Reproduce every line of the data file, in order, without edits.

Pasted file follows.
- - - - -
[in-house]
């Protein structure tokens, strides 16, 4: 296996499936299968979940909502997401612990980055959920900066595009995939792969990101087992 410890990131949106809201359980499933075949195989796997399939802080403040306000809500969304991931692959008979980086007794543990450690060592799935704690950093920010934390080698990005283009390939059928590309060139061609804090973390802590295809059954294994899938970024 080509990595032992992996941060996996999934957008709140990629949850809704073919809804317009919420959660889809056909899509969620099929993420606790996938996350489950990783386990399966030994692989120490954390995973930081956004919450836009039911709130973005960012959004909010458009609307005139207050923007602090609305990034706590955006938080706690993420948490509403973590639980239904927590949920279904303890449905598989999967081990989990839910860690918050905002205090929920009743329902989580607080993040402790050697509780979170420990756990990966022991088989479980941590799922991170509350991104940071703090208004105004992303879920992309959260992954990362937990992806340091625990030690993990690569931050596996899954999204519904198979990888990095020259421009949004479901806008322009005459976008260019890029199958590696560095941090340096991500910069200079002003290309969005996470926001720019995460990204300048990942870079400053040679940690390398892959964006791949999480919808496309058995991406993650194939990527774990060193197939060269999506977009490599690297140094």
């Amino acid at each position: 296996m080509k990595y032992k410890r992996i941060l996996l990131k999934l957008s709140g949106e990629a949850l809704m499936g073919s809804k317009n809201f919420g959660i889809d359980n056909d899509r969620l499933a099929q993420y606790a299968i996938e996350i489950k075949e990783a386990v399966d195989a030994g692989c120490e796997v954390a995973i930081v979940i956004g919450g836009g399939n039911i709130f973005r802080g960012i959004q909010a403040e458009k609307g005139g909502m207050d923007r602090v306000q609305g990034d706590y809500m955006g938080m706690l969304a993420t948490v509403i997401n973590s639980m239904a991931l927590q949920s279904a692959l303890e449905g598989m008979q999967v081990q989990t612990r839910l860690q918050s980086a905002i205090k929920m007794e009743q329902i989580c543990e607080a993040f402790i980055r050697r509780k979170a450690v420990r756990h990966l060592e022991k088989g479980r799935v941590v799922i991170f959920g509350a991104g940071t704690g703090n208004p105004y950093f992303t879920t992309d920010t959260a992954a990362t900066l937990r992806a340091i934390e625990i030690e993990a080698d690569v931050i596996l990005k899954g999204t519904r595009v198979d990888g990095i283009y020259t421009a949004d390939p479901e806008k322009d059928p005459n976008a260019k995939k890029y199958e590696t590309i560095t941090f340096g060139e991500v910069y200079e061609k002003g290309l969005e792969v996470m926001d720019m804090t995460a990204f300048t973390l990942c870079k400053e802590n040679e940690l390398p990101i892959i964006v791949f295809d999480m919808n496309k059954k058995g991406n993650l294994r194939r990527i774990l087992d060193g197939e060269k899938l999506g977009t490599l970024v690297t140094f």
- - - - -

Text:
[in-house]
């Protein structure tokens, strides 16, 4: 296996499936299968979940909502997401612990980055959920900066595009995939792969990101087992 410890990131949106809201359980499933075949195989796997399939802080403040306000809500969304991931692959008979980086007794543990450690060592799935704690950093920010934390080698990005283009390939059928590309060139061609804090973390802590295809059954294994899938970024 080509990595032992992996941060996996999934957008709140990629949850809704073919809804317009919420959660889809056909899509969620099929993420606790996938996350489950990783386990399966030994692989120490954390995973930081956004919450836009039911709130973005960012959004909010458009609307005139207050923007602090609305990034706590955006938080706690993420948490509403973590639980239904927590949920279904303890449905598989999967081990989990839910860690918050905002205090929920009743329902989580607080993040402790050697509780979170420990756990990966022991088989479980941590799922991170509350991104940071703090208004105004992303879920992309959260992954990362937990992806340091625990030690993990690569931050596996899954999204519904198979990888990095020259421009949004479901806008322009005459976008260019890029199958590696560095941090340096991500910069200079002003290309969005996470926001720019995460990204300048990942870079400053040679940690390398892959964006791949999480919808496309058995991406993650194939990527774990060193197939060269999506977009490599690297140094």
């Amino acid at each position: 296996m080509k990595y032992k410890r992996i941060l996996l990131k999934l957008s709140g949106e990629a949850l809704m499936g073919s809804k317009n809201f919420g959660i889809d359980n056909d899509r969620l499933a099929q993420y606790a299968i996938e996350i489950k075949e990783a386990v399966d195989a030994g692989c120490e796997v954390a995973i930081v979940i956004g919450g836009g399939n039911i709130f973005r802080g960012i959004q909010a403040e458009k609307g005139g909502m207050d923007r602090v306000q609305g990034d706590y809500m955006g938080m706690l969304a993420t948490v509403i997401n973590s639980m239904a991931l927590q949920s279904a692959l303890e449905g598989m008979q999967v081990q989990t612990r839910l860690q918050s980086a905002i205090k929920m007794e009743q329902i989580c543990e607080a993040f402790i980055r050697r509780k979170a450690v420990r756990h990966l060592e022991k088989g479980r799935v941590v799922i991170f959920g509350a991104g940071t704690g703090n208004p105004y950093f992303t879920t992309d920010t959260a992954a990362t900066l937990r992806a340091i934390e625990i030690e993990a080698d690569v931050i596996l990005k899954g999204t519904r595009v198979d990888g990095i283009y020259t421009a949004d390939p479901e806008k322009d059928p005459n976008a260019k995939k890029y199958e590696t590309i560095t941090f340096g060139e991500v910069y200079e061609k002003g290309l969005e792969v996470m926001d720019m804090t995460a990204f300048t973390l990942c870079k400053e802590n040679e940690l390398p990101i892959i964006v791949f295809d999480m919808n496309k059954k058995g991406n993650l294994r194939r990527i774990l087992d060193g197939e060269k899938l999506g977009t490599l970024v690297t140094f």